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Remembering… Command & Conquer

Watch any Command & Conquer video on YouTube and you’ll end up thinking EA bashing is a meme. Apparently the series has lost its magic and creativity since they bought Westwood. It’s understandable. It still gets positive reviews from critics, but the series has been riding its brand in a good, but increasingly indistinguishable series of real-time strategy games especially compared to its first release in 1995. The original’s user-accessible interface, modern warfare storyline and introduction of online gaming set it apart significantly from other RTS contemporaries. Although Westwood had experience with Dune, C&C was a pivotal breakthrough in the RTS genre that could let it be taken seriously. Nowadays, it’s hard to wonder how the series can set another new standard in an increasingly risk-averse climate.

C&C is set in a believable but somewhat distorted parallel universe. An ancient sect known as the Brotherhood of Nod becomes a powerful player in global markets when they reveal how they control half of the world’s Tiberium, a resource found following a meteor crash near River Tiber in Italy and subsequently named after it. Its unique ability to leech nearby metals makes it an internationally sought after commodity, but it’s revealed to be extremely toxic and destructive. Kane, Nod’s leader, exploited this position to pursue world domination, provoking the United Nations to set up the Global Defence Initiative, peace-makers from the Western World who were set to combat Nod in an inevitable world war.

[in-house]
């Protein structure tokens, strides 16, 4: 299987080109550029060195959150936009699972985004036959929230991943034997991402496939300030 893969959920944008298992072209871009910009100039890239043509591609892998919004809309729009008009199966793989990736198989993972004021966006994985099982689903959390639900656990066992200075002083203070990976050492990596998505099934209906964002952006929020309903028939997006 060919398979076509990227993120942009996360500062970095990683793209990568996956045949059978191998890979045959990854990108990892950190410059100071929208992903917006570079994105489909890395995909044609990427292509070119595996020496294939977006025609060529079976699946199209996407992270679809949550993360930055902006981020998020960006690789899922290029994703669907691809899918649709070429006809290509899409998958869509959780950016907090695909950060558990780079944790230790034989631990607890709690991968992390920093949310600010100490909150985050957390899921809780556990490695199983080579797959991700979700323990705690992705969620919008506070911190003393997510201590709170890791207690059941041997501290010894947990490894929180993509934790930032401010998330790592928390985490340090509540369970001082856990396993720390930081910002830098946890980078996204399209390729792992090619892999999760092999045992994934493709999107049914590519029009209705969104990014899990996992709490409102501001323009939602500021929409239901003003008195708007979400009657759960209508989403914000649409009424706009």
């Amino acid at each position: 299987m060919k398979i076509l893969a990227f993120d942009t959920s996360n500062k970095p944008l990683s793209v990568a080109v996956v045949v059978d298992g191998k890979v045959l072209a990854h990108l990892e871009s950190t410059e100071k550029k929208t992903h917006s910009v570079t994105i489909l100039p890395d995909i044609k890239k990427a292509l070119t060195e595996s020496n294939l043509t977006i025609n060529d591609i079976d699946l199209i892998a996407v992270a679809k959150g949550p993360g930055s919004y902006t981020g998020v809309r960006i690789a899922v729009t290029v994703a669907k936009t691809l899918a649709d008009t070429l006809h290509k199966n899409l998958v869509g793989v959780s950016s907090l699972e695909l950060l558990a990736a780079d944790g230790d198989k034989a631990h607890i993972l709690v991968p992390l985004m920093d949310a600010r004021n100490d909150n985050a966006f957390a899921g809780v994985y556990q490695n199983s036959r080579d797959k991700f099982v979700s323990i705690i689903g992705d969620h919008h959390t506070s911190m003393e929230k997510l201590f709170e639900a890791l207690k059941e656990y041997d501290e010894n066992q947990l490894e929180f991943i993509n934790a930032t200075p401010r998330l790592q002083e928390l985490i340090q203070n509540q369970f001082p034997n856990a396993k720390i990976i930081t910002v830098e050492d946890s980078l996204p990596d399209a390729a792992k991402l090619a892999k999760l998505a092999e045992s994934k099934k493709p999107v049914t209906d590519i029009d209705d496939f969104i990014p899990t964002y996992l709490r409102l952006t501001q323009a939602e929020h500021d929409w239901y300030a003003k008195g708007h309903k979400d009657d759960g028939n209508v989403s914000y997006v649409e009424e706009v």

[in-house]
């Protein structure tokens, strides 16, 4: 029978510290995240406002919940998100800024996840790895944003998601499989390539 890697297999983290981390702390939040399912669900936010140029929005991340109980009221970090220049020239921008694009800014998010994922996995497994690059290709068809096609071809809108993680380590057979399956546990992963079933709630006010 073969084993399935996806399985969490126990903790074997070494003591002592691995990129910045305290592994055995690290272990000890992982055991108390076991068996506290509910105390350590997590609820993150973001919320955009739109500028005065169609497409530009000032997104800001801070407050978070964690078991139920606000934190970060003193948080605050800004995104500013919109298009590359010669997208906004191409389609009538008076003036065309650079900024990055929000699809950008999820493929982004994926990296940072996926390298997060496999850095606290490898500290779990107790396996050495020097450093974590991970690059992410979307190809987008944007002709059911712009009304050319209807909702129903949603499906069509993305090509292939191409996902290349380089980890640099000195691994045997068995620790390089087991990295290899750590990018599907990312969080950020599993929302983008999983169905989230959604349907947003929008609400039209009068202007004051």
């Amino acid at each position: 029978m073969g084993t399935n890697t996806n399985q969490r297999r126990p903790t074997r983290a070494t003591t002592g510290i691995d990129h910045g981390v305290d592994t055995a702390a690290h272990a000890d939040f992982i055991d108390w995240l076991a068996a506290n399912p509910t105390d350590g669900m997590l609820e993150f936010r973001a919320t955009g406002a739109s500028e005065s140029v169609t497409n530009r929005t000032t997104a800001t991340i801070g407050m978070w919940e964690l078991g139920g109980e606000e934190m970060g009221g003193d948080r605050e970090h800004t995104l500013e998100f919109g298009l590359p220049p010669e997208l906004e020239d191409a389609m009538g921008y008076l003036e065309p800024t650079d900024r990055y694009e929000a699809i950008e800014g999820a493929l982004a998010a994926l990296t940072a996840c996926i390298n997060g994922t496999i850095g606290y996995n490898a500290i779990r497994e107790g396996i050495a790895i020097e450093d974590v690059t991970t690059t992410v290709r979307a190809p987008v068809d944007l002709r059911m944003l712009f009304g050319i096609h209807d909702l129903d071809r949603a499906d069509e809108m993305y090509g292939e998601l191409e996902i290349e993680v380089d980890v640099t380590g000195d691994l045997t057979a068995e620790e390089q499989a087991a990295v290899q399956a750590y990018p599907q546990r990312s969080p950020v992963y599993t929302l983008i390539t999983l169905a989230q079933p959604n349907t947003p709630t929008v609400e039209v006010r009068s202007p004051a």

Like most RTSs, a base needs setting up so units can be built to blow the opponent off the map. This can’t be done without any resources, so tiberium needs to be found and harvested to generate the necessary cash. C&C introduced the opportunity to take charge of either side, with whatever advantages and drawbacks they carry. NOD’s strengths lie on the use of lightweight, hit and run weaponry mixed with stealth units, but their sneaky tactics will fall to GDI’s heavy brute force should all else be equal. Strip GDI of their power plants and they will be left stranded, leaving NOD to move in for the kill.

What C&C introduced was a level of dynamism and usability unheard of before and still is as functional now. All available options are compiled neatly on a sidebar. The ability to sell and repair structures is available here, and new buildings and battle unit options are arrayed in two columns. Availability depends on game progress and what’s already built. There are no soldiers without a barracks and there won’t be many other buildings available without a power plant and refinery either. Once a communications centre is up and running a map is displayed, and power is indicated in a gauge. As inadequate power shuts down certain base defences, radar and cripples construction speed it’s worth keeping on top of.